Implications of the National Security Council Study 'U.S. Maritime Strategy and Naval Force Requirements' on the Future Ship Force

PSAD-78-6A: Published: Mar 7, 1978. Publicly Released: Mar 7, 1978.

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The Secretary of Defense requested an indepth study of U.S. maritime strategy and long-term naval requirements. The National Security Council study examined future Navy ship requirements on the basis of U.S. defense policies, Navy missions and role, and Soviet military capabilities and strategies. It also discussed future requirements in light of increasing costs and anticipated technological breakthroughs. The study was reviewed to clarify issues that relate to the size of the naval force and to evaluate the recommendations.

The study left the following important issues unresolved: Should the Navy continue to rely on the carrier for offensive capability? Could and should forward deployment of high-value forces be accomplished with less valuable assets? Why does the study assign a large number of ships to protect naval shipping? Why are general-purpose forces being sized and structured for conventional warfare even though the Soviet Union can, and possibly intends to, conduct a nuclear war? Were the analyses the study used in determining future naval force levels too pessimistic? and Why did the study propose future naval force levels on the basis of currently programed forces? If these issues had been considered in the study, they would have materially affected its outcome. Accordingly, these issues should be examined before any decisions are made on the future naval force size and composition.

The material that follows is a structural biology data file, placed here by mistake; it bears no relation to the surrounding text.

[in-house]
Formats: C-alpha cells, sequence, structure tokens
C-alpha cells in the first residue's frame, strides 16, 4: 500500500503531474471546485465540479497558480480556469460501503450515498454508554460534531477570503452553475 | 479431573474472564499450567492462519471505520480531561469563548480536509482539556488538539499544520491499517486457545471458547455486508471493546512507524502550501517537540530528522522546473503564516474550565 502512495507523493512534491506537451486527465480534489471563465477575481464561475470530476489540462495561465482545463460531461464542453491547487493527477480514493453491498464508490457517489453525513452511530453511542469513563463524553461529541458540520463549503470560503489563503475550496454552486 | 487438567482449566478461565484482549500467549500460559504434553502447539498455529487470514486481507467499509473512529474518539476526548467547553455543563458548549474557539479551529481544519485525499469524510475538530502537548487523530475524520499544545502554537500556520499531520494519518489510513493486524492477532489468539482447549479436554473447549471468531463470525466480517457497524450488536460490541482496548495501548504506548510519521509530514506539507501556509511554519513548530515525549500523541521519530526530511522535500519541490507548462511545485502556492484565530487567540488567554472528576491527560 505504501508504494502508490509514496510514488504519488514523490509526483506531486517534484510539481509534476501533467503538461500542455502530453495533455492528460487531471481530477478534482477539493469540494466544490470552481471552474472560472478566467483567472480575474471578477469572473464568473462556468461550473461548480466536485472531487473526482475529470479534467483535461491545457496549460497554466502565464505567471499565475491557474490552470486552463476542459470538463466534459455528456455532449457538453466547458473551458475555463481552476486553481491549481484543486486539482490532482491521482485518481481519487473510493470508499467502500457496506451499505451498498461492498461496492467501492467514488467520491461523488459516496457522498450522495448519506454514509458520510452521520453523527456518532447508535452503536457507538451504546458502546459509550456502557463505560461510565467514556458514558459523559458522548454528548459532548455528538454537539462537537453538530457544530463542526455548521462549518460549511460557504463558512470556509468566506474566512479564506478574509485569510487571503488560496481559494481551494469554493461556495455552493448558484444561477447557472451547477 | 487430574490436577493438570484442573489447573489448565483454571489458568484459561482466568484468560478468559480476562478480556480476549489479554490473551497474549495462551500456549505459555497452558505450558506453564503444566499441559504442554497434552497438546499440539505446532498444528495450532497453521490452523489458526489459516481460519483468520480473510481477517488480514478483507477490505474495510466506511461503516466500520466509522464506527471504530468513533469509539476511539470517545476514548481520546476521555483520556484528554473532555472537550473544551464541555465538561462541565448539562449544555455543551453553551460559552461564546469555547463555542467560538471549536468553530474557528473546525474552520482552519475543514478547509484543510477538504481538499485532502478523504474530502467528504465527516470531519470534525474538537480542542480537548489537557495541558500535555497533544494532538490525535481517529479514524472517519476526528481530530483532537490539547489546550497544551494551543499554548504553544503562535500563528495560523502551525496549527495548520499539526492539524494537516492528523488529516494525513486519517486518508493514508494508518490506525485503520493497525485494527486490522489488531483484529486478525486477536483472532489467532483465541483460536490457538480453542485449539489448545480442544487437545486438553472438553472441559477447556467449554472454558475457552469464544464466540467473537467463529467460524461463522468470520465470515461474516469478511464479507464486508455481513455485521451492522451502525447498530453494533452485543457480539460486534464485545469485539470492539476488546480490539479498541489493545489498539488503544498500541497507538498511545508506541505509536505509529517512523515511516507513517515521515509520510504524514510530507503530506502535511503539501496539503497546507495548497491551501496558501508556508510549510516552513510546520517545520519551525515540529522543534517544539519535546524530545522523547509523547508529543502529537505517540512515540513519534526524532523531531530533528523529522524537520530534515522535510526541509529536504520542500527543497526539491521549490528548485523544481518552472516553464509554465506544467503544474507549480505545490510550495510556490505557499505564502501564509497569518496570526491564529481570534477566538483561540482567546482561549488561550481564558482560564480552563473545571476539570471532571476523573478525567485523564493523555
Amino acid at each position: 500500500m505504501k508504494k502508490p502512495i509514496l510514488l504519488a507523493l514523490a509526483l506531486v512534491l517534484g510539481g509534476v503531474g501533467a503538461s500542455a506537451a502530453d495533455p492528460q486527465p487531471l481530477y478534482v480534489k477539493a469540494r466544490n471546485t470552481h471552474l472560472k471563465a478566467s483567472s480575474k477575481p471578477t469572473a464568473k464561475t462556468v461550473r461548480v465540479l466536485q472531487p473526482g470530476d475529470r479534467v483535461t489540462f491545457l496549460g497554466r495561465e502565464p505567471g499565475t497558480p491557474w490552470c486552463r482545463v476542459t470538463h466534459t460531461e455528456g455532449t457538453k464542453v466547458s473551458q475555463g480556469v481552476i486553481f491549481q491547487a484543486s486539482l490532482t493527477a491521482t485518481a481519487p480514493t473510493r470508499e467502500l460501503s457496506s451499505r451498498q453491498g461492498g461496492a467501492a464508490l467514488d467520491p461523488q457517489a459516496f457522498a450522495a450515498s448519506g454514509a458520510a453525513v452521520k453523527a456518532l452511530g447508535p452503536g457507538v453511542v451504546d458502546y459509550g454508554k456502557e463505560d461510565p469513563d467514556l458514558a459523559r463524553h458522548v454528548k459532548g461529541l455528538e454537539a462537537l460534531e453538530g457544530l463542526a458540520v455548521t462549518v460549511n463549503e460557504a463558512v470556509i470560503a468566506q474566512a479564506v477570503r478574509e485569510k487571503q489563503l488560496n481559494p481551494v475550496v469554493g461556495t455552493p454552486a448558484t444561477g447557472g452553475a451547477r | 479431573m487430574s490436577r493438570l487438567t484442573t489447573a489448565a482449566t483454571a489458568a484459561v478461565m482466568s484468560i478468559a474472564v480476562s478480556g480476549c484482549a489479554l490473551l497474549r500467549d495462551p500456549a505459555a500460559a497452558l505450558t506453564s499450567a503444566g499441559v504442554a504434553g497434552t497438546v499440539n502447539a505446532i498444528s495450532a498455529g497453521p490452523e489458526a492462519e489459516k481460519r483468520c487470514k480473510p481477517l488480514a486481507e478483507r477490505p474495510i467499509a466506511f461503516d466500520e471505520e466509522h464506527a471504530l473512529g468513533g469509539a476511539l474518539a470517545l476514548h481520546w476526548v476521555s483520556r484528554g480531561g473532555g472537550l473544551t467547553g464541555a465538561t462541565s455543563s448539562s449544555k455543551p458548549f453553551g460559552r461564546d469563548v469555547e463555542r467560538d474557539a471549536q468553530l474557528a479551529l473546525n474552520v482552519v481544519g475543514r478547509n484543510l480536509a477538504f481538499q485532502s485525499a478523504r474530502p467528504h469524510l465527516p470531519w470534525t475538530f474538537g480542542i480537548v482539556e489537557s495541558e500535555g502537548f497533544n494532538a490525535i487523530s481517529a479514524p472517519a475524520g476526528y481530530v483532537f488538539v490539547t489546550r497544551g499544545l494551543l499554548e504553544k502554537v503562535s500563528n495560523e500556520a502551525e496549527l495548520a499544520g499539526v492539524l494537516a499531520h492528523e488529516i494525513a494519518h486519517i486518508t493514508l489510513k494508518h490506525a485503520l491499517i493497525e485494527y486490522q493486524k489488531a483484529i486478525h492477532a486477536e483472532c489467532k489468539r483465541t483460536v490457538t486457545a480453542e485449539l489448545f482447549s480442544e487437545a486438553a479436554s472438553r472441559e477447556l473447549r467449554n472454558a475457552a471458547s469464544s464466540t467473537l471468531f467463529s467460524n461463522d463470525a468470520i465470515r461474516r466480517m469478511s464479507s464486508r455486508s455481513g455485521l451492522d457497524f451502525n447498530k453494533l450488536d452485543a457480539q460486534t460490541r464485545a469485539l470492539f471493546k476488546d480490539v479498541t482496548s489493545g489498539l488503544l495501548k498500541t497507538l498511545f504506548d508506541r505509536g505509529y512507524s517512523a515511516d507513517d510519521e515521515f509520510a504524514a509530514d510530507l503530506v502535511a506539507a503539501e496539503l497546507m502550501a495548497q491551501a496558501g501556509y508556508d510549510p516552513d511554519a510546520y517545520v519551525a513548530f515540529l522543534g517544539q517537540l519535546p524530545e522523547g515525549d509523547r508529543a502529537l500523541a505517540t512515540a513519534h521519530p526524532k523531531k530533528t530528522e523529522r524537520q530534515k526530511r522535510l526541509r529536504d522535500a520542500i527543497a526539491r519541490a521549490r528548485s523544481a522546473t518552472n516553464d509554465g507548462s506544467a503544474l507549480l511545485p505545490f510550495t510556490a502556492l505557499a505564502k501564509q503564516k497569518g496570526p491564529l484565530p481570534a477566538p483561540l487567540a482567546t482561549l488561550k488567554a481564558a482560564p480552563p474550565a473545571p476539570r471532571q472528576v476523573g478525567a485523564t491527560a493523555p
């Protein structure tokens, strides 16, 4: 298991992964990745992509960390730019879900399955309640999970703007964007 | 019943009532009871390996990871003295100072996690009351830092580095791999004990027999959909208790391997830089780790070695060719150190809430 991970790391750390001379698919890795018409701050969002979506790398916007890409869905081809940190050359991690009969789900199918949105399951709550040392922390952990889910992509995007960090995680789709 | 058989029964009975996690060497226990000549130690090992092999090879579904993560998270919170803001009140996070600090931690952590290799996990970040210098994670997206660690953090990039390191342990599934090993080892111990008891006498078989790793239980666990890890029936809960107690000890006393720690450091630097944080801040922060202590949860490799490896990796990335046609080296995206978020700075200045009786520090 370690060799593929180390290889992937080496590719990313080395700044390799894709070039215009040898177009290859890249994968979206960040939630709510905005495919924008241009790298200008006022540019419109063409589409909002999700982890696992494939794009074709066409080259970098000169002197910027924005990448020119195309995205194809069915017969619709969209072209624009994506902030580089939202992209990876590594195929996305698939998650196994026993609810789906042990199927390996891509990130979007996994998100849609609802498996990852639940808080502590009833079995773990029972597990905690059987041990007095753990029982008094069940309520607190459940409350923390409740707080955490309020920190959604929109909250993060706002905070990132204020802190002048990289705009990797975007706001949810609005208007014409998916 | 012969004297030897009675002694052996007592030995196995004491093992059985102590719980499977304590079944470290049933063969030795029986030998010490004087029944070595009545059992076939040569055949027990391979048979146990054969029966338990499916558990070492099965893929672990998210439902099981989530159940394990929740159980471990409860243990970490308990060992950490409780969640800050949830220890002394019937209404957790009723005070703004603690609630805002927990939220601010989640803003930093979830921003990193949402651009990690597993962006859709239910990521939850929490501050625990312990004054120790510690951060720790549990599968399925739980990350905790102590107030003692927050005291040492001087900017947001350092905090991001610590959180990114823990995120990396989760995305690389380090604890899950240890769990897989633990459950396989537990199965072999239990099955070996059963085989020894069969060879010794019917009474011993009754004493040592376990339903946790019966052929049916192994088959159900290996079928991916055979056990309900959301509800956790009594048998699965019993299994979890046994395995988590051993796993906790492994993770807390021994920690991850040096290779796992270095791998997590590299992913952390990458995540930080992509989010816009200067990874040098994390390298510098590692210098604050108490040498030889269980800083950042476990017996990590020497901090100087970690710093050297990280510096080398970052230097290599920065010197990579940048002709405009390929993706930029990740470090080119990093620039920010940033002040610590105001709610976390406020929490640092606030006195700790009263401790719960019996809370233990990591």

Matter for Congressional Consideration

  1. Status: Closed

    Comments: Please call 202/512-6100 for additional information.

    Matter: The appropriate congressional committees should hold extensive exploratory hearings to examine the impact of these issues on the future naval force size and composition.


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